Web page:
Field Mice Facts: Why They Want In Your Home
Who can resist a tiny little fur ball with big eyes and oversized ears? We certainly can’t, so we’ve put together everything you’ve ever wanted to know about the field mouse, AKA the deer mouse or Peromyscus Maniculatus. The term field mouse is a common name that encompasses many small rodents, but the most common is the deer mouse.
When the temperatures outside start dropping, you may notice these visitors trying to take shelter in your nice warm home. Just like other types of pests, they are looking for a place to wait out the winter months. These small rodents have an incredible ability to squeeze into small places, chew through hard materials, and even climb, giving them plenty of options to get into your house.
Learn more about what they look like, what they like, and how to prevent field mouse infestations from happening inside your home.
What Does a Deer Mouse Look Like?
Close in size to a house mouse, deer mice are small creatures that typically weigh less than an ounce and measure around 4.5 inches to 9 inches. Their fur color ranges from light brown to grey-brown, with a light-colored underbelly and feet. They have large ears relative to their small and their ears do not have fur. A common trait to look for is their large, black eyes.
Field mice try to avoid anything bigger than them — unfortunately for them, that’s just about everything. They have to rely on their senses so they don’t become lunch for something bigger. They have a good sense of smell, and strong odors can really mess up their sense of smell to where they can’t tell if they are safe from a predator.
Here’s more information on this species.
Field mice follow a ‘whole foods’ diet. They try to stick to seeds, nuts, and whole grains. Sometimes they will eat bugs or anything they can find around them. People with a green thumb or bird enthusiasts are a great match for these pests — they always seem to have some extra seeds sitting around that these critters can feed on.
This type of mouse also likes to store food. Male mice get the attention of females by singing, and once they find each other, they are going to have a lot of mouths to feed. They always store away extra caches of food in lots of different places so they never go hungry during long, difficult winters.
Deer mice love the great outdoors! They enjoy farms, fields of wildflowers, and sometimes even branch out of fields to enjoy a nice patch of woods. They dislike cold weather because they are so small and can’t stand up to extreme temperatures. That’s why they always try to move inside during the winter. When it gets really cold, they sometimes group together to stay warm.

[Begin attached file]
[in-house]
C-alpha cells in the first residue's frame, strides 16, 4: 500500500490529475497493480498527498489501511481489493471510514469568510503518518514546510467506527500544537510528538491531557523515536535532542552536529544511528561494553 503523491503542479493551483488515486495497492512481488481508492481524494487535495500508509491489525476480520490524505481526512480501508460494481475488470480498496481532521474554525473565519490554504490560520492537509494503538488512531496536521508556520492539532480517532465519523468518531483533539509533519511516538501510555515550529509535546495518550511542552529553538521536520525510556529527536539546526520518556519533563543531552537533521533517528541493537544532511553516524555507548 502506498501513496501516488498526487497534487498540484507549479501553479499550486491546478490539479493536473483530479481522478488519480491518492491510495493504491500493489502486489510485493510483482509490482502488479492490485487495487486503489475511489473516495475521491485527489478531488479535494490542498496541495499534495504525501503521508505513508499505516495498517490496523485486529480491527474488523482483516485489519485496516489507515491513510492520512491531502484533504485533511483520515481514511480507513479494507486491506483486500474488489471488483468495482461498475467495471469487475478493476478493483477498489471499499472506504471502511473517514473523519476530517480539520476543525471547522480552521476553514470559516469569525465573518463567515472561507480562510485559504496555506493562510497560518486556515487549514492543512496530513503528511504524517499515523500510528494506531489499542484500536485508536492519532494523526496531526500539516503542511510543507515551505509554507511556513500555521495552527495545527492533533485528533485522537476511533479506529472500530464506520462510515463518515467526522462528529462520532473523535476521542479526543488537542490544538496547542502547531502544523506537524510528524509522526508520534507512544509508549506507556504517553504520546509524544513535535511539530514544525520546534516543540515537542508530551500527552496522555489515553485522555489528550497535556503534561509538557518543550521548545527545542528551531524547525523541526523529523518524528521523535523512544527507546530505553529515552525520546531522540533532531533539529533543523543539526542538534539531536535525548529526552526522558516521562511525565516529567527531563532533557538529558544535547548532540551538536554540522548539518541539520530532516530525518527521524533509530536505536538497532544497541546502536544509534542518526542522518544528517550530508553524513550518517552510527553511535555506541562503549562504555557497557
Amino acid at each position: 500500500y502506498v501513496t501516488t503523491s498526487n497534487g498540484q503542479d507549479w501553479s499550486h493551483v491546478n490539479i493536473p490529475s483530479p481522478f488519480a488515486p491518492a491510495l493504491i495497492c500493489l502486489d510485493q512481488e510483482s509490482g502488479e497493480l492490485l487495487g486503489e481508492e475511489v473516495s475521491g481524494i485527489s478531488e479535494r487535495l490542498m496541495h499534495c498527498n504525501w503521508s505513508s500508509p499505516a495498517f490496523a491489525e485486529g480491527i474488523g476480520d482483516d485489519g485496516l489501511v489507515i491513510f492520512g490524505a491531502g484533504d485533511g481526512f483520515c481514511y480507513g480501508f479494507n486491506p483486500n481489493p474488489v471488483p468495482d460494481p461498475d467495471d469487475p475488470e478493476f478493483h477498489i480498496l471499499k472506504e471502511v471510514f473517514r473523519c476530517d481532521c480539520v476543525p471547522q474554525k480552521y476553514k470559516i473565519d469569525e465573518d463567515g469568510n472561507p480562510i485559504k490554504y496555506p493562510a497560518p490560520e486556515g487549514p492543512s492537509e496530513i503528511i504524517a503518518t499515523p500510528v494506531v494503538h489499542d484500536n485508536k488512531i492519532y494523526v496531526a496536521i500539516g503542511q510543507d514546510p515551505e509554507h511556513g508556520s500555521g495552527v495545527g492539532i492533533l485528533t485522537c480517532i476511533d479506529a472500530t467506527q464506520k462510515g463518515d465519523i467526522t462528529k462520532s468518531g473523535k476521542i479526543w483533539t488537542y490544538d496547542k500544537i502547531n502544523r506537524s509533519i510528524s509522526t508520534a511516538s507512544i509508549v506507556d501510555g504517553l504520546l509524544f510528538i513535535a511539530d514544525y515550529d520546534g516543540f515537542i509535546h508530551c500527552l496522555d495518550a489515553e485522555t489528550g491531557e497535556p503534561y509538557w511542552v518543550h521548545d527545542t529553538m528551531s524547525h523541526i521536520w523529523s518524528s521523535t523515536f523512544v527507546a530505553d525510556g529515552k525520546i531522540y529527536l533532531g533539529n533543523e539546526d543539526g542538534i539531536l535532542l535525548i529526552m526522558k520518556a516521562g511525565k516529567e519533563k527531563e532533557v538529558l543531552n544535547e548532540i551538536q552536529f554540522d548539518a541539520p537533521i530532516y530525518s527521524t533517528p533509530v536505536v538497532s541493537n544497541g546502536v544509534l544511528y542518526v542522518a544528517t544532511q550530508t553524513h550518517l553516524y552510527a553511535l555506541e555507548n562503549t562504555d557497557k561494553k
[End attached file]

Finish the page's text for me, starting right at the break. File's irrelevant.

Once they’re inside your house, you can find these pests creating nests behind boxes tucked away in the garage, dusty attics, behind walls, inside cabinets, or even inside the pages of a book. They just want a safe, warm, comfy, cozy place to call home. They feel safest in places that are quiet and undisturbed.
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How to Get Rid of Field Mice
If there are signs of mice activity around your home, it’s important for homeowners to take action. Field mice are especially concerning because they can transmit serious diseases like Lyme Disease and Hantavirus. They can also cause damages to your property by chewing through different materials.
Here are some prevention tips to consider to help keep these pests away from your home:
- Keep your gardens, compost, and trash cans away from the side of your house
- Fix any holes on your roof or in exterior walls
- Seal any gaps around entryways or other possible entry points you find
- Clean long term storage areas often
- Clean up any possible food sources like crumbs
To help with getting rid of these pests and preventing them from coming back, consider using EarthKind’s botanical mouse repellent, Stay Away® Rodent. This pest control product uses a mix of essential oils and plant fibers to produce a smell that’s offensive to rodents, but not to humans.